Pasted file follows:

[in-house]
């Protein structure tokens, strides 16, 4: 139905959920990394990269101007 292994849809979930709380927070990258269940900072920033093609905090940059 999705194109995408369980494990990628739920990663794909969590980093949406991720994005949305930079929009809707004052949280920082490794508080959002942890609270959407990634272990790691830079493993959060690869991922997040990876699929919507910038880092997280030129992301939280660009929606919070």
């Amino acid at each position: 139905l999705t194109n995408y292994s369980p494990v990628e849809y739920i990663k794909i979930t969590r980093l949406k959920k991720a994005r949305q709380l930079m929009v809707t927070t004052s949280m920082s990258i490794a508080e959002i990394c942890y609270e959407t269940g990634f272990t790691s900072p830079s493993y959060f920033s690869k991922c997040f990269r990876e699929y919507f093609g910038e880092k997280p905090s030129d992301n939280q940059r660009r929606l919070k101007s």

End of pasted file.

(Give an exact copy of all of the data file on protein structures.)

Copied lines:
[in-house]
């Protein structure tokens, strides 16, 4: 139905959920990394990269101007 292994849809979930709380927070990258269940900072920033093609905090940059 999705194109995408369980494990990628739920990663794909969590980093949406991720994005949305930079929009809707004052949280920082490794508080959002942890609270959407990634272990790691830079493993959060690869991922997040990876699929919507910038880092997280030129992301939280660009929606919070």
């Amino acid at each position: 139905l999705t194109n995408y292994s369980p494990v990628e849809y739920i990663k794909i979930t969590r980093l949406k959920k991720a994005r949305q709380l930079m929009v809707t927070t004052s949280m920082s990258i490794a508080e959002i990394c942890y609270e959407t269940g990634f272990t790691s900072p830079s493993y959060f920033s690869k991922c997040f990269r990876e699929y919507f093609g910038e880092k997280p905090s030129d992301n939280q940059r660009r929606l919070k101007s």